‘Alder than the rest!’

I was reading a blog about Alder when it came to me that I had not expanded my work on our local Alder up the Gelt valley where I had lived since 1986. Yes I know there is only one species found in Britain but what I know of this Geltsdale area is that there are at least 3 types. There is the typical Alder found in river side growth. There is the Alder/Ash woodland also often found on flood plains. There is the Alder wood caused by ‘poaching’ the ground by cattle where a large number of suckers appear creating a thick woodland which will be invaded by Ash and other trees and then the ancient Alder found mainly in the Upper Gelt.

I sent a few pictures of these older trees to Murray who wrote the article and the question came back about ‘pollarding’. This is not a common feature of Alder as the timber is not so well used like Ash and certainly the bark is not eaten by cattle or sheep when cut and left on the ground like Ash. So then came the thought of ‘natural pollarding’. This seems a funny question but given the age of many of the Alder up stream it was worth investigating.

Not only were the trees worth looking at but the question of other trees actually growing on these old trunks was worth looking at. The picture that I had sent to Murray included an amazing tree from the New Water where a Rowan had grown up through the Alder but as rot had set in to the Alder the Rowan had fallen out of the tree down wards and then started growing back upwards again. This shows that the once roots can become stems/trunk in a very twisted way!

I started my search in Knotts Wood and Binney Banks moving to the New and Old Water where smaller areas of the trees are found with one named Hensay Wood in the New Water. Knotts Wood have some very old Alder and a recent ‘non grazing’ scheme has allowed many to regenerate from the base of the trunk showing grazing by sheep was removing this growth. Cattle now graze the area and some nibbling is taking place but few stems are effected.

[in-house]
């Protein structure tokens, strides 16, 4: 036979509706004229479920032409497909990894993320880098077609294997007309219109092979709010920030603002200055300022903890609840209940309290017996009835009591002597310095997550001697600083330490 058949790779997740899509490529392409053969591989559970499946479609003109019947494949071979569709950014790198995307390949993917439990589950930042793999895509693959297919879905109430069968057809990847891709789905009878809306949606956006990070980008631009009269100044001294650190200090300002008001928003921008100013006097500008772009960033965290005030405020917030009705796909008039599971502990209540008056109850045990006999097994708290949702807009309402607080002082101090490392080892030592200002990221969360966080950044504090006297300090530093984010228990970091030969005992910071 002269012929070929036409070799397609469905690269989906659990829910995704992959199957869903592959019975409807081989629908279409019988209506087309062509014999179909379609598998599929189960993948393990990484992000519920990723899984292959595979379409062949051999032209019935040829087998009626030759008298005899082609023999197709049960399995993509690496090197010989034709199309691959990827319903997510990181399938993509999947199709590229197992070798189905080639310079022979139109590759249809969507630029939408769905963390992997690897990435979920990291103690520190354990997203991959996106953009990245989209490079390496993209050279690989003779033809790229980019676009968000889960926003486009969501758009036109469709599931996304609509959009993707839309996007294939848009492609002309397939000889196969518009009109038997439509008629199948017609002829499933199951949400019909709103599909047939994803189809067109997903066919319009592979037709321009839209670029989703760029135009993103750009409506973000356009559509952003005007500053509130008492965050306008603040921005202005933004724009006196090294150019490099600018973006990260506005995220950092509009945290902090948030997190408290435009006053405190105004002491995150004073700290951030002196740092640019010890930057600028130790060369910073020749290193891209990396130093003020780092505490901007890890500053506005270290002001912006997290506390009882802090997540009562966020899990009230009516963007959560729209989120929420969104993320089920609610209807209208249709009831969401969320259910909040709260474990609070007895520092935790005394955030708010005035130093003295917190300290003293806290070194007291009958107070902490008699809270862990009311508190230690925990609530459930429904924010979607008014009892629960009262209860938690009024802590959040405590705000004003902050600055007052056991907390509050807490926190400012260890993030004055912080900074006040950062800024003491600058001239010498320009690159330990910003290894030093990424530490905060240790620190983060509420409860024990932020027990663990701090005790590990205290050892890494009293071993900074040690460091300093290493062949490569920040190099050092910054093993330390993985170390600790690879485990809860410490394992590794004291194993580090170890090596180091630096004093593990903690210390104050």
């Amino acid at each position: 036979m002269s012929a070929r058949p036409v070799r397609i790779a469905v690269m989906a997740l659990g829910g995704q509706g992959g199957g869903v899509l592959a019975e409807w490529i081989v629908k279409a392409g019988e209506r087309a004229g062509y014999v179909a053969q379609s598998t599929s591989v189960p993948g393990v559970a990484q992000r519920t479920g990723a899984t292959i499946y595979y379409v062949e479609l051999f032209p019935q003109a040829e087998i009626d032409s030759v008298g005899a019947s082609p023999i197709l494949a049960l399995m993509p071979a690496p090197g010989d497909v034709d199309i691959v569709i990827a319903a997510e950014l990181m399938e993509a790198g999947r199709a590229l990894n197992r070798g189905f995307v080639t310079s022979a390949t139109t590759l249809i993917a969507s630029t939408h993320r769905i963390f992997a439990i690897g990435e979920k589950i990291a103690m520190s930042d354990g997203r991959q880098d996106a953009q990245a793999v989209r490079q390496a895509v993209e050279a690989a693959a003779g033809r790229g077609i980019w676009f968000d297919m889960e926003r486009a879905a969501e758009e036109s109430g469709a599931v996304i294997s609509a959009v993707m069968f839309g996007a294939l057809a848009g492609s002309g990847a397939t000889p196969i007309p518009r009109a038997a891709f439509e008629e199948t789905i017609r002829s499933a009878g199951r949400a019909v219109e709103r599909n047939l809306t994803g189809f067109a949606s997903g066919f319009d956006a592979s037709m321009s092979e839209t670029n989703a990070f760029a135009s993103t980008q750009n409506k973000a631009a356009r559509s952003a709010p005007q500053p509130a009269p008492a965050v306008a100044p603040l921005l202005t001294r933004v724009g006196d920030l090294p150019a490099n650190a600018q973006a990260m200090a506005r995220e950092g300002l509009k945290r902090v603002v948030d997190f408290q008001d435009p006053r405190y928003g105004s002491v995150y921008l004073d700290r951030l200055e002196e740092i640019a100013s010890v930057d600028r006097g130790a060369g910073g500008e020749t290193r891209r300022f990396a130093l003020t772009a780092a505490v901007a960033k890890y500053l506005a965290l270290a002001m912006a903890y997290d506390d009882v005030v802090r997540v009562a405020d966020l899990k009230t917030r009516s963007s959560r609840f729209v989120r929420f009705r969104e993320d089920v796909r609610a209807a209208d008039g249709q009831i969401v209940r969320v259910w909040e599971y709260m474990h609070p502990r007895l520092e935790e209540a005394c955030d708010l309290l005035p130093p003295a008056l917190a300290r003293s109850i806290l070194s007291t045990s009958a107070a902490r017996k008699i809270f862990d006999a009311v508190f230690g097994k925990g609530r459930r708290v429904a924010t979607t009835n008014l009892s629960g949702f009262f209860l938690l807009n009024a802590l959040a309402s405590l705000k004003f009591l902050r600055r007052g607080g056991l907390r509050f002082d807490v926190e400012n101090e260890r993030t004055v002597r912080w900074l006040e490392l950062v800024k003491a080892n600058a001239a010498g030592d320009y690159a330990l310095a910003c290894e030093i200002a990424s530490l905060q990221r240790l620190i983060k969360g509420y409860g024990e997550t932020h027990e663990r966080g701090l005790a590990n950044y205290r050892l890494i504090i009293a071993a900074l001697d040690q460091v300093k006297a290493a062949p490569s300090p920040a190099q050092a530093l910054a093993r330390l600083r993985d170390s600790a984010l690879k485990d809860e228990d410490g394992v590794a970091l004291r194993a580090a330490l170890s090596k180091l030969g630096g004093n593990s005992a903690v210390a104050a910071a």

One Alder outside the wood has a girth of over 5 meters and looks ‘pollarded’ but it may well be natural growth. A Rowan grows right through the middle of this tree. It looks like the tree has become a ‘sacred’ tree as bells and pictures of Hindu gods are found around the tree. This is amazing as the tree is well off the main track and can only be found by walking up the river side. In the wood itself many trees look as if they would have died out if there was not this reprieve from grazing. This is the last place to find Sessile Oaks with around 4 large stemmed trees. Both Ash and Woolly Birch are hanging on with no regeneration other than the planted Ash and Alder of the early 1990s by the once ‘East Cumbrian Countryside project’.

Here are a number of Crab Apples which have been planted with some large trees found in especially Binney Banks. A single Field Maple sits on a boundary bank here at Knotts Wood suggesting that stock was restricted in this wood hundreds of years ago. This tree is a rare tree this far north! The upper part of this wood is full of Hazel where the name of the wood came from which is a miss spelling of ‘nuts’! Here again large amounts of base trunk growth shows how the trees were grazed by sheep.